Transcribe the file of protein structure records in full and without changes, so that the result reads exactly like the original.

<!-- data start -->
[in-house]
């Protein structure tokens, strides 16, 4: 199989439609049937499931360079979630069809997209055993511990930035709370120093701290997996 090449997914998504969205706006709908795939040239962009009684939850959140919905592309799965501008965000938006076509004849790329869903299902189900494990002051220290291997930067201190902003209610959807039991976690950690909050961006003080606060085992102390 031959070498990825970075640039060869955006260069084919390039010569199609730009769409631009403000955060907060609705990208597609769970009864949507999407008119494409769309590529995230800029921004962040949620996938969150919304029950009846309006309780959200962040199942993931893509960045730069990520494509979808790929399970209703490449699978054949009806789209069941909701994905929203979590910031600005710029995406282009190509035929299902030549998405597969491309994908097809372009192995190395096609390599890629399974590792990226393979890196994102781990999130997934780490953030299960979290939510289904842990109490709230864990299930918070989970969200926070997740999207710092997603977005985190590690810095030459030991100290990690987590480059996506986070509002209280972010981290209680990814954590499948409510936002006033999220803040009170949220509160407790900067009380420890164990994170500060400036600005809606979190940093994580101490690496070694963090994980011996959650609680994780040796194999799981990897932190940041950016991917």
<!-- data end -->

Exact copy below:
[in-house]
């Protein structure tokens, strides 16, 4: 199989439609049937499931360079979630069809997209055993511990930035709370120093701290997996 090449997914998504969205706006709908795939040239962009009684939850959140919905592309799965501008965000938006076509004849790329869903299902189900494990002051220290291997930067201190902003209610959807039991976690950690909050961006003080606060085992102390 031959070498990825970075640039060869955006260069084919390039010569199609730009769409631009403000955060907060609705990208597609769970009864949507999407008119494409769309590529995230800029921004962040949620996938969150919304029950009846309006309780959200962040199942993931893509960045730069990520494509979808790929399970209703490449699978054949009806789209069941909701994905929203979590910031600005710029995406282009190509035929299902030549998405597969491309994908097809372009192995190395096609390599890629399974590792990226393979890196994102781990999130997934780490953030299960979290939510289904842990109490709230864990299930918070989970969200926070997740999207710092997603977005985190590690810095030459030991100290990690987590480059996506986070509002209280972010981290209680990814954590499948409510936002006033999220803040009170949220509160407790900067009380420890164990994170500060400036600005809606979190940093994580101490690496070694963090994980011996959650609680994780040796194999799981990897932190940041950016991917």